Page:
Initialization Modules Explained

On every project, you’ll need certain configuration code to run when your website is loaded for the first time.  In EpiWorld, this is done by something called an InitializationModule.  Before we delve into how initialization modules work, we should probably talk about what sort of things you will be using them for.

What things will I put in my initialisation module?

So, for starters, Episerver uses a structure map to do it’s dependency injection.  If you want to write unit tests for your code, then you will need a place to define your mappings.  On a project, I will normally create a class called StructureMapSetUp.  In here I will define all my interface DI configurations.

A custom view engine.  If you want to structure your project a bit more nicely and you don’t want to just dump all your view in the View folder, then you’ll want to create a custom view engine.  For example, I would usually add a Pages and Block sub folders in your View folder to make it easier to find the view you want.  Overriding the default is the sort of thing an initialization module is used for.

GlobalFiltersSetup.  This will add any GlobalFilters you want in your project.  The main one I use is to register a custom PageContextActionFilter.  A PageContextActionFilter is a useful way to intercept the call from the controller to the view.  This allows us to get and inject all the page settings like header, footer, breadcrumb settings in a global way into the base controller, so all the background things are taken care of outside of each individual controller.

I hope that gives you a small flavour of some of the things you’ll need to add into your project, luckily, setting up a is very easy.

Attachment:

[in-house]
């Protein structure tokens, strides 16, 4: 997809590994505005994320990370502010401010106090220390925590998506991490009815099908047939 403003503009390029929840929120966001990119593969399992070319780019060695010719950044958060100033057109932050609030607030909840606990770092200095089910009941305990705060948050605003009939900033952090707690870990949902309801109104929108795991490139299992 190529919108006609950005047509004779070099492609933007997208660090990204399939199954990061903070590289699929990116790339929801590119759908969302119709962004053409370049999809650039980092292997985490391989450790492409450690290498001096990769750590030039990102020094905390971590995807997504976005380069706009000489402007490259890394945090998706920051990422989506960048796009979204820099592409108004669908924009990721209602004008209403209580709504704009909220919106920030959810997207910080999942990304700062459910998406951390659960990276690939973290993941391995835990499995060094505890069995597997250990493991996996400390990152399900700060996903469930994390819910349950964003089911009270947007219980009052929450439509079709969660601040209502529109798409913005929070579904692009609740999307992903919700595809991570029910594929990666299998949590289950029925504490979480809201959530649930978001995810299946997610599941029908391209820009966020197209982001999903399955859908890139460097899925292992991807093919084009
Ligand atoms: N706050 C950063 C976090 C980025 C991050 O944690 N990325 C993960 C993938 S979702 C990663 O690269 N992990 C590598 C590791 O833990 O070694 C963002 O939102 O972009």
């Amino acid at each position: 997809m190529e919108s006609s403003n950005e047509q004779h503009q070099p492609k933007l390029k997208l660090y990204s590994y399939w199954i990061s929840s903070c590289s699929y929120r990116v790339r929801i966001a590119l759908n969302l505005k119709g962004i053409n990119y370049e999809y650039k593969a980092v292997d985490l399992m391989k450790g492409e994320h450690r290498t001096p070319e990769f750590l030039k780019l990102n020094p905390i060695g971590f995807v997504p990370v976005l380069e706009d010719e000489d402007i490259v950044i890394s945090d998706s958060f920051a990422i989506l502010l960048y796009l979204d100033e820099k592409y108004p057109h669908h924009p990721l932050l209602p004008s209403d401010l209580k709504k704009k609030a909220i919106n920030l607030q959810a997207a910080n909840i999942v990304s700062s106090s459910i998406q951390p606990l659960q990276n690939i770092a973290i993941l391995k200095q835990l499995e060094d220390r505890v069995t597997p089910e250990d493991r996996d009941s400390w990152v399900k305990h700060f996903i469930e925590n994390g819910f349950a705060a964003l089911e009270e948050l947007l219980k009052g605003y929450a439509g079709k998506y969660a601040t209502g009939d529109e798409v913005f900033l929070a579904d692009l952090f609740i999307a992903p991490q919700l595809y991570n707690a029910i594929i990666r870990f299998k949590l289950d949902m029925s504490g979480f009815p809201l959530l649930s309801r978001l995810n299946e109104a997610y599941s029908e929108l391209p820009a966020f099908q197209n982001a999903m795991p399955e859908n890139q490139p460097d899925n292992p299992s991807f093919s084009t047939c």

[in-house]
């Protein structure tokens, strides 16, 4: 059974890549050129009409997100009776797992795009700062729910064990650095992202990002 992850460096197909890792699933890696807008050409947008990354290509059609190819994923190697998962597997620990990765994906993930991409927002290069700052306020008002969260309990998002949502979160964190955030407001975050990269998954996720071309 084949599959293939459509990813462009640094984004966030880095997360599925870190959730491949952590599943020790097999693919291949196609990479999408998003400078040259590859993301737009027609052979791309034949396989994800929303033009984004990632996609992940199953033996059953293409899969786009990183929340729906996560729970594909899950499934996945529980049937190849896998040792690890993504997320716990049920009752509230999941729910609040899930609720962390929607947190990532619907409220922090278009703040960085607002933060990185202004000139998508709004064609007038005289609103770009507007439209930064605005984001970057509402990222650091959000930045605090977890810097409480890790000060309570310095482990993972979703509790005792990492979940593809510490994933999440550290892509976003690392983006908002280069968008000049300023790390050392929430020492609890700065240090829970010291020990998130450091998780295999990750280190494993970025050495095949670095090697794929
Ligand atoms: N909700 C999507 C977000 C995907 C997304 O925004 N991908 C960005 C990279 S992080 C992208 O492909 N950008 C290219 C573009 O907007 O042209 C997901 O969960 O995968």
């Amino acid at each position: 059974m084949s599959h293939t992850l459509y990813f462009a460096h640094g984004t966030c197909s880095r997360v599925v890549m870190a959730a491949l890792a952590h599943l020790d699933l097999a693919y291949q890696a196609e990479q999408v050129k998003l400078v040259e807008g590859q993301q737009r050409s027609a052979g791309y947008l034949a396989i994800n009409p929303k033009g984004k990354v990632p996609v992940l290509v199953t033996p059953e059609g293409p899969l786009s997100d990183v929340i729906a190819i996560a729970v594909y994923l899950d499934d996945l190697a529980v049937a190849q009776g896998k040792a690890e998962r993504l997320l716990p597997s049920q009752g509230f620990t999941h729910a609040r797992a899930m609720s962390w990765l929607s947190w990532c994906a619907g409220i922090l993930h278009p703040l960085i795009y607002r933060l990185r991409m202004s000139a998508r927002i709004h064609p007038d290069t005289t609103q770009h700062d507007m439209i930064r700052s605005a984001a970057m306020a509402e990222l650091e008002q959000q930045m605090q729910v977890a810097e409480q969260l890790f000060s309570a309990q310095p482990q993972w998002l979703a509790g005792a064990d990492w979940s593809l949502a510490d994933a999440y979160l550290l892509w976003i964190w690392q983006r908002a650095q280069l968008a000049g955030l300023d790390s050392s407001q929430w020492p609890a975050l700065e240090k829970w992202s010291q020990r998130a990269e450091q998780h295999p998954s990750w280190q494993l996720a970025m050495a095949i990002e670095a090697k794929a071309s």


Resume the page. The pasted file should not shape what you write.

The Initialization Module Code

public class InitializationModule : IInitializableModule
public void Initialize(InitializationEngine context)
context.InitComplete += InitCompleteHandler;
public void Preload(string[] parameters)
public void Uninitialize(InitializationEngine context)
private void InitCompleteHandler(object sender, EventArgs e)

An InitializableModule class will be executed on application start-up.  You will need to add your code into the Initialize method which is automatically invoked when the module is executed.

To create an InitializableModule, the first thing you need to do is decorate your class with an [InitializableModule] attribute.  You will also need a [ModuleDependency].  The ModuleDependency attribute tells Episerver what to run before the code is executed.  You will also need to add a reference to EPiServer.Web.InitializationModule.  If you have code that relies on your structure map dependencies, you may also need to put in a reference to your StructureMapSetUp configuration class.

You may be asking where you need to add your Initializable Module?  I usually put mine in an App_Start folder.  The good thing about this is, it’s run at runtime.  The bad thing is visual studio doesn’t always pick up your coding mistakes when you build the project, so you end up loading the page and finding out something isn’t right.  A common one is the structure map configuration, if you have code in App_Start and you change a constructor and build, the code in the App_Start won’t  complain until you run the site. It’s easy to fix but is a bit annoying.

Initialization Modules Takeaway

If you need some code to run when your website starts.. you will need to create an initialization module.  Creating an InitializableModule is very simple and quick to get started with, all you need to do is implment the correct attributes and interfaces and off you go!

Jon D Jones

Software Architect, Programmer and Technologist Jon Jones is founder and CEO of London-based tech firm Digital Prompt. He has been working in the field for nearly a decade, specializing in new technologies and technical solution research in the web business. A passionate blogger by heart , speaker & consultant from England.. always on the hunt for the next challenge

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